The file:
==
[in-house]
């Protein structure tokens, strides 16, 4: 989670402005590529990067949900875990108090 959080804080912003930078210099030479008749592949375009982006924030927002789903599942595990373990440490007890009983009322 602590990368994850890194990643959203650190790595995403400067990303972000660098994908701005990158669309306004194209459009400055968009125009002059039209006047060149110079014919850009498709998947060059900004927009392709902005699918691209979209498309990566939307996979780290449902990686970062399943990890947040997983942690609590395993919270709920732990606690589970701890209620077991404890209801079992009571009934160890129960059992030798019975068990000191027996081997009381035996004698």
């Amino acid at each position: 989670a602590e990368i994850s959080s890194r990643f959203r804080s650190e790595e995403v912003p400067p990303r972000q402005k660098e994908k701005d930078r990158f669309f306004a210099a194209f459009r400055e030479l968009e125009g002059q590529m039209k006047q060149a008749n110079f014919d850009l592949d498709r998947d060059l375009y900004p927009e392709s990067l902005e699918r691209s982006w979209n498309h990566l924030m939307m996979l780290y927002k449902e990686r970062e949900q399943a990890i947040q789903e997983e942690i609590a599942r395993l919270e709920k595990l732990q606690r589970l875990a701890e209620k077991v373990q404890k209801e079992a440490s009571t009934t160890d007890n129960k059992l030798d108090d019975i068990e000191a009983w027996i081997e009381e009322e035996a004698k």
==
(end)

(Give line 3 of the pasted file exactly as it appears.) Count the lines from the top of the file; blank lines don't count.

């Amino acid at each position: 989670a602590e990368i994850s959080s890194r990643f959203r804080s650190e790595e995403v912003p400067p990303r972000q402005k660098e994908k701005d930078r990158f669309f306004a210099a194209f459009r400055e030479l968009e125009g002059q590529m039209k006047q060149a008749n110079f014919d850009l592949d498709r998947d060059l375009y900004p927009e392709s990067l902005e699918r691209s982006w979209n498309h990566l924030m939307m996979l780290y927002k449902e990686r970062e949900q399943a990890i947040q789903e997983e942690i609590a599942r395993l919270e709920k595990l732990q606690r589970l875990a701890e209620k077991v373990q404890k209801e079992a440490s009571t009934t160890d007890n129960k059992l030798d108090d019975i068990e000191a009983w027996i081997e009381e009322e035996a004698k």